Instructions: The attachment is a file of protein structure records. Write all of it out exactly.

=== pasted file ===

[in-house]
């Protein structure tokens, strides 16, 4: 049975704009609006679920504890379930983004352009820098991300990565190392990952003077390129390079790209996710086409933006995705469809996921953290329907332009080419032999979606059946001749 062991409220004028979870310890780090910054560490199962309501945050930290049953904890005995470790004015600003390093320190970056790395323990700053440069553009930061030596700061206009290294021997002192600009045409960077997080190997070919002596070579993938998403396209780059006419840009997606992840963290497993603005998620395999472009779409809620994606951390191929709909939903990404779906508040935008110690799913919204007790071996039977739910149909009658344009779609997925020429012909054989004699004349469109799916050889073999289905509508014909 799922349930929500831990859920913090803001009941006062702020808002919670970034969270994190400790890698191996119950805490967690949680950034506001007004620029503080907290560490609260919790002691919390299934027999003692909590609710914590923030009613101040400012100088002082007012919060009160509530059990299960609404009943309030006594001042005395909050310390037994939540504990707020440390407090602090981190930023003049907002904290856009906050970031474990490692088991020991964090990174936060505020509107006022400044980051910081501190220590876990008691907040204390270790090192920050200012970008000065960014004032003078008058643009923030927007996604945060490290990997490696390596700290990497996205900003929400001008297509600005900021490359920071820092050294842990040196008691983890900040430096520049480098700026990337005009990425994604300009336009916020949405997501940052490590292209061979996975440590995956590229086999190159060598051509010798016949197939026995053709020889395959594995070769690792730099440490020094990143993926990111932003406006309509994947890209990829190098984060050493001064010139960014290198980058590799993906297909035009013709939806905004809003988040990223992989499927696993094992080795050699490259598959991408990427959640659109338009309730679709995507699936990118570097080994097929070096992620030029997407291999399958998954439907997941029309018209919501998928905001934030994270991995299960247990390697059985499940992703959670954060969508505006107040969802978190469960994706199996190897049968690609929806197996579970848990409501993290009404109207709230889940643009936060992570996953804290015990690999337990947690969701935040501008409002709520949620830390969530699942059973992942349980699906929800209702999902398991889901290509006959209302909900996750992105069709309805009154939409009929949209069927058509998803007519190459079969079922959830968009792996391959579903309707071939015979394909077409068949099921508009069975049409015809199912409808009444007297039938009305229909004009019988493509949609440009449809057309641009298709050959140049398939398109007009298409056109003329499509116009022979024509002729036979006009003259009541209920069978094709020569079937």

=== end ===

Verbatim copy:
[in-house]
């Protein structure tokens, strides 16, 4: 049975704009609006679920504890379930983004352009820098991300990565190392990952003077390129390079790209996710086409933006995705469809996921953290329907332009080419032999979606059946001749 062991409220004028979870310890780090910054560490199962309501945050930290049953904890005995470790004015600003390093320190970056790395323990700053440069553009930061030596700061206009290294021997002192600009045409960077997080190997070919002596070579993938998403396209780059006419840009997606992840963290497993603005998620395999472009779409809620994606951390191929709909939903990404779906508040935008110690799913919204007790071996039977739910149909009658344009779609997925020429012909054989004699004349469109799916050889073999289905509508014909 799922349930929500831990859920913090803001009941006062702020808002919670970034969270994190400790890698191996119950805490967690949680950034506001007004620029503080907290560490609260919790002691919390299934027999003692909590609710914590923030009613101040400012100088002082007012919060009160509530059990299960609404009943309030006594001042005395909050310390037994939540504990707020440390407090602090981190930023003049907002904290856009906050970031474990490692088991020991964090990174936060505020509107006022400044980051910081501190220590876990008691907040204390270790090192920050200012970008000065960014004032003078008058643009923030927007996604945060490290990997490696390596700290990497996205900003929400001008297509600005900021490359920071820092050294842990040196008691983890900040430096520049480098700026990337005009990425994604300009336009916020949405997501940052490590292209061979996975440590995956590229086999190159060598051509010798016949197939026995053709020889395959594995070769690792730099440490020094990143993926990111932003406006309509994947890209990829190098984060050493001064010139960014290198980058590799993906297909035009013709939806905004809003988040990223992989499927696993094992080795050699490259598959991408990427959640659109338009309730679709995507699936990118570097080994097929070096992620030029997407291999399958998954439907997941029309018209919501998928905001934030994270991995299960247990390697059985499940992703959670954060969508505006107040969802978190469960994706199996190897049968690609929806197996579970848990409501993290009404109207709230889940643009936060992570996953804290015990690999337990947690969701935040501008409002709520949620830390969530699942059973992942349980699906929800209702999902398991889901290509006959209302909900996750992105069709309805009154939409009929949209069927058509998803007519190459079969079922959830968009792996391959579903309707071939015979394909077409068949099921508009069975049409015809199912409808009444007297039938009305229909004009019988493509949609440009449809057309641009298709050959140049398939398109007009298409056109003329499509116009022979024509002729036979006009003259009541209920069978094709020569079937």